Reflective Listening

Reflection is a beneficial tool in many different ways. Reflecting on your own performance using a reflective log is one. Another tool that is useful in conversation is reflective listening.

Reflective listening is a communication strategy that involves two key steps: listening to and reflecting back the emotions and feelings of the speaker, whether they are positive or negative. This technique allows the listener to truly understand the speaker’s perspective and gives the speaker the opportunity to feel heard and understood.

The Importance of Reflective Listening

Reflective listening is a crucial skill in both personal and professional relationships. It fosters understanding, builds trust, and strengthens interpersonal bonds. In professional settings, it can aid in problem-solving, conflict resolution, and team building.

How to Practice Reflective Listening

Step 1: Active Listening

Active listening involves giving your full attention to the speaker. Avoid distractions, maintain eye contact, and refrain from interrupting. Pay attention to the speaker’s body language and non-verbal cues, which can provide insight into their feelings and emotions.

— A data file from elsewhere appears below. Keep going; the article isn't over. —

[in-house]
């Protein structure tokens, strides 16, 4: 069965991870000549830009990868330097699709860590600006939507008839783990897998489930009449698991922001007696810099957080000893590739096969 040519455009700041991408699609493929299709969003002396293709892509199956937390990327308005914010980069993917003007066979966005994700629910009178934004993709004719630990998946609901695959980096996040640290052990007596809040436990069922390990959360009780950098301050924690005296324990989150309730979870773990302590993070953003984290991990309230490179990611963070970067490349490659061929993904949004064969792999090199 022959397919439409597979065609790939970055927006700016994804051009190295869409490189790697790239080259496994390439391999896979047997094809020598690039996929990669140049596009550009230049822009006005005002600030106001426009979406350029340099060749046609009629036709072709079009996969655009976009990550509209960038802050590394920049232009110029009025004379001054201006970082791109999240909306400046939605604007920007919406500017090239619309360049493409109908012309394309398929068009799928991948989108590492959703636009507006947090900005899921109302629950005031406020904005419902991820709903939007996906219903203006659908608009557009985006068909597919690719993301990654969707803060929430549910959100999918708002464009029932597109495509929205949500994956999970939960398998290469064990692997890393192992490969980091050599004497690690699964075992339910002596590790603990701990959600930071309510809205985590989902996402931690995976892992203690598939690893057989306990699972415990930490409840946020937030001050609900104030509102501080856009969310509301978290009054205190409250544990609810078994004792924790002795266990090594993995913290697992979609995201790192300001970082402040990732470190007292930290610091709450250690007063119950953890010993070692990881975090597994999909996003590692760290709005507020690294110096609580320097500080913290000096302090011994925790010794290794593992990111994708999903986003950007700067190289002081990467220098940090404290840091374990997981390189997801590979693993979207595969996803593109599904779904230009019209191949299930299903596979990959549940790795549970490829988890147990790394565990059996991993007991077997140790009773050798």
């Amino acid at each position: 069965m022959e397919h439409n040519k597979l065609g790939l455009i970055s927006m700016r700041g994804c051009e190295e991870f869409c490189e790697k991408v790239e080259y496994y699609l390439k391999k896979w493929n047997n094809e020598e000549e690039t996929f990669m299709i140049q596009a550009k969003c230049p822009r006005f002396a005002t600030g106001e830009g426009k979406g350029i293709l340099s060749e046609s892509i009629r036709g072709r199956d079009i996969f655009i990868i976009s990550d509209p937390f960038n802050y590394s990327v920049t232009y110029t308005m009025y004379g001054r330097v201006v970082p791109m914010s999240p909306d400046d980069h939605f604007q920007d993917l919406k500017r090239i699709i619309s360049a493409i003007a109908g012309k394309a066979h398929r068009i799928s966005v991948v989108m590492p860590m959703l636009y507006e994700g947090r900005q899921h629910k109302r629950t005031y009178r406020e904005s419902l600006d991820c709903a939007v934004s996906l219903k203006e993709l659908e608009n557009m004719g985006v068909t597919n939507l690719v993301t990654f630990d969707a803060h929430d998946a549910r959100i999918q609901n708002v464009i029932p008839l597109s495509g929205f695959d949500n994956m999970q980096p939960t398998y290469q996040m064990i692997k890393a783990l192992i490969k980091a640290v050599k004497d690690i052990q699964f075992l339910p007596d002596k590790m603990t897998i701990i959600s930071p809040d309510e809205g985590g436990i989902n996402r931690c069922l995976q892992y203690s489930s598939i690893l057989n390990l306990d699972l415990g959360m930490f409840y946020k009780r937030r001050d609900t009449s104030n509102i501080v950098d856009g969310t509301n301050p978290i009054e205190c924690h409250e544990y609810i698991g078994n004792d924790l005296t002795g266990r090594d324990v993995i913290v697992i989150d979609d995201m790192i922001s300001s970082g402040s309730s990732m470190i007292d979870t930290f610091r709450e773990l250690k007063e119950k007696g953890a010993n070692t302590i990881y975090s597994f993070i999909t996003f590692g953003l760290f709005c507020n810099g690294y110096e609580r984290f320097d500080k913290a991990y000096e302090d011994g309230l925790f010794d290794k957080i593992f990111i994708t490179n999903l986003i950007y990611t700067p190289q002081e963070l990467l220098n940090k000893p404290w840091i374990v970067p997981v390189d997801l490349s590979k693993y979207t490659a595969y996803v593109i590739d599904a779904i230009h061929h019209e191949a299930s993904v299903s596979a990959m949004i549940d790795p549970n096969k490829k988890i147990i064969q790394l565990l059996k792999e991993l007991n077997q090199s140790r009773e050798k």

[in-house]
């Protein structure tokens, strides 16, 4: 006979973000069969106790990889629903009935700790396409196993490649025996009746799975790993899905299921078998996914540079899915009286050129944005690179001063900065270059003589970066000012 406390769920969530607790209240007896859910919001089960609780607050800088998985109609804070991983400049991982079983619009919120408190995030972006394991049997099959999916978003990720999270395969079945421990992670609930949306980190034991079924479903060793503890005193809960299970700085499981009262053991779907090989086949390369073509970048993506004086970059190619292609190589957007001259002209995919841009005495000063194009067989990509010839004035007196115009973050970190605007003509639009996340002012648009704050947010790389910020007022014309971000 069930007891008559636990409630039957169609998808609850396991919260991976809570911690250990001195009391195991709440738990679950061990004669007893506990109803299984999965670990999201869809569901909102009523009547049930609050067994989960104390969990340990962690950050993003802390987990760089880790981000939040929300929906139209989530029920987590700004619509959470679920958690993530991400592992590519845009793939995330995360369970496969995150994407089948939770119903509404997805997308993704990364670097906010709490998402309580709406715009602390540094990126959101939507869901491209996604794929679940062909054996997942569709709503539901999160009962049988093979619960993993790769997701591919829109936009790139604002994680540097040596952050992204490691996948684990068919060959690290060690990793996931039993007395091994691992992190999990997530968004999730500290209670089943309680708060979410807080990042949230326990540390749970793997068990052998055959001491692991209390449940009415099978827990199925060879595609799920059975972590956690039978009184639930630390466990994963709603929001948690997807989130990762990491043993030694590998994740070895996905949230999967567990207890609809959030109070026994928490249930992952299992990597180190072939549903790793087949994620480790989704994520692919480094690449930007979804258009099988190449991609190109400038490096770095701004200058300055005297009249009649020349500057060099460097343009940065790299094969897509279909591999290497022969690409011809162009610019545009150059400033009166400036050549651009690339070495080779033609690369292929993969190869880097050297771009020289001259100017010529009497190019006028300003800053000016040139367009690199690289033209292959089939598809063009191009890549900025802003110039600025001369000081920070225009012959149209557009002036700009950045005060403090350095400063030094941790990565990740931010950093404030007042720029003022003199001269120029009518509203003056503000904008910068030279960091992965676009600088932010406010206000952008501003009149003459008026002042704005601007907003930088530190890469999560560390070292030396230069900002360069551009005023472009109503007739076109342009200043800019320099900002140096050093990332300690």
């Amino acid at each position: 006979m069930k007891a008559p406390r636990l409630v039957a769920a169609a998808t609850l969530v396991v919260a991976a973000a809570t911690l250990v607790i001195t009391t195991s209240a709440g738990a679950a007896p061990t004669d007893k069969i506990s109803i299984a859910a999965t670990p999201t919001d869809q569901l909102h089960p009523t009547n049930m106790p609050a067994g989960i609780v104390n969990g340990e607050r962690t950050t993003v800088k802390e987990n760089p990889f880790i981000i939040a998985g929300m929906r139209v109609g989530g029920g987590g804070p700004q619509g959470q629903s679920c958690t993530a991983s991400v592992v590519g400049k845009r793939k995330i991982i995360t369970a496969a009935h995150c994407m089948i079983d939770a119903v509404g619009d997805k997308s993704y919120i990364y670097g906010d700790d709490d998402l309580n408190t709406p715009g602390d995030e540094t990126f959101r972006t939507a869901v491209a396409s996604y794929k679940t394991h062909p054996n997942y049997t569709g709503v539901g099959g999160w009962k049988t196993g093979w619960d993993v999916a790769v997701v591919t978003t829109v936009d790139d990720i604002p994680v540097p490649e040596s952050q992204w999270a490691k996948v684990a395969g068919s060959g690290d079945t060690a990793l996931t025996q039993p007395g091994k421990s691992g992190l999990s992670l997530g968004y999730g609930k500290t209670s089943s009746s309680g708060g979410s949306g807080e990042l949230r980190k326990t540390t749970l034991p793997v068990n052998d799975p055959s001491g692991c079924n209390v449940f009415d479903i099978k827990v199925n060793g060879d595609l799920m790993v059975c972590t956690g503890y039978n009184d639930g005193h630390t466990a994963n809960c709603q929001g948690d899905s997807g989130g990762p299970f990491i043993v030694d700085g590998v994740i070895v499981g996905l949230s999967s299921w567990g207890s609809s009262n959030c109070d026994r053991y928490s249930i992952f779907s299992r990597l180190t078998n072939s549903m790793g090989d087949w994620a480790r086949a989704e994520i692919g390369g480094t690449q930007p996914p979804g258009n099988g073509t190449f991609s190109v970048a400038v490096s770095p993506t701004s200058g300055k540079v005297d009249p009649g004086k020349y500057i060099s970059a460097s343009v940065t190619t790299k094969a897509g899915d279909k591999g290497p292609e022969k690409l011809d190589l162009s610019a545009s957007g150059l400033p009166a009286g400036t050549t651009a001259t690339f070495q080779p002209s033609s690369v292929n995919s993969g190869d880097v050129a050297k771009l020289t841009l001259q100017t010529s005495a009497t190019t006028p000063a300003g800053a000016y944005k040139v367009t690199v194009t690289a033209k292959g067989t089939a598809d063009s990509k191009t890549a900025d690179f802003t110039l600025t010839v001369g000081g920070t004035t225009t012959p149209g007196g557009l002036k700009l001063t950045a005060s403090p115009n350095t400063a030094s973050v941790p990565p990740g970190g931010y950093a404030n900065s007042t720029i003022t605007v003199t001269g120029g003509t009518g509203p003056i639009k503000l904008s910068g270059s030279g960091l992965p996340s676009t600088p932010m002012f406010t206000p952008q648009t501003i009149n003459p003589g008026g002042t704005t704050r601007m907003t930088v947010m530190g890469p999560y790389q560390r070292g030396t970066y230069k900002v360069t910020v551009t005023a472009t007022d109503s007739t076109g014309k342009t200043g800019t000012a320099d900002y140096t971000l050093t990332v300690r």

Step 2: Reflecting

After listening, reflect back what you’ve heard to the speaker. This can be done by paraphrasing their words or expressing understanding of their feelings. For example, if the speaker seems upset about a recent event, you might say, “It sounds like that was a really challenging experience for you.”

The Benefits of Reflective Listening

Reflective listening can lead to deeper, more meaningful conversations. It allows the speaker to feel validated and heard, and it shows the listener’s empathy and understanding. It can also prevent misunderstandings and miscommunications, as reflecting allows for clarification of thoughts and feelings.


Reflective listening is a powerful tool for effective communication. By practicing active listening and reflection, we can create more empathetic and understanding interactions in both our personal and professional lives. Remember, the goal of reflective listening isn’t to provide advice or solutions, but rather to understand the speaker’s perspective and emotions.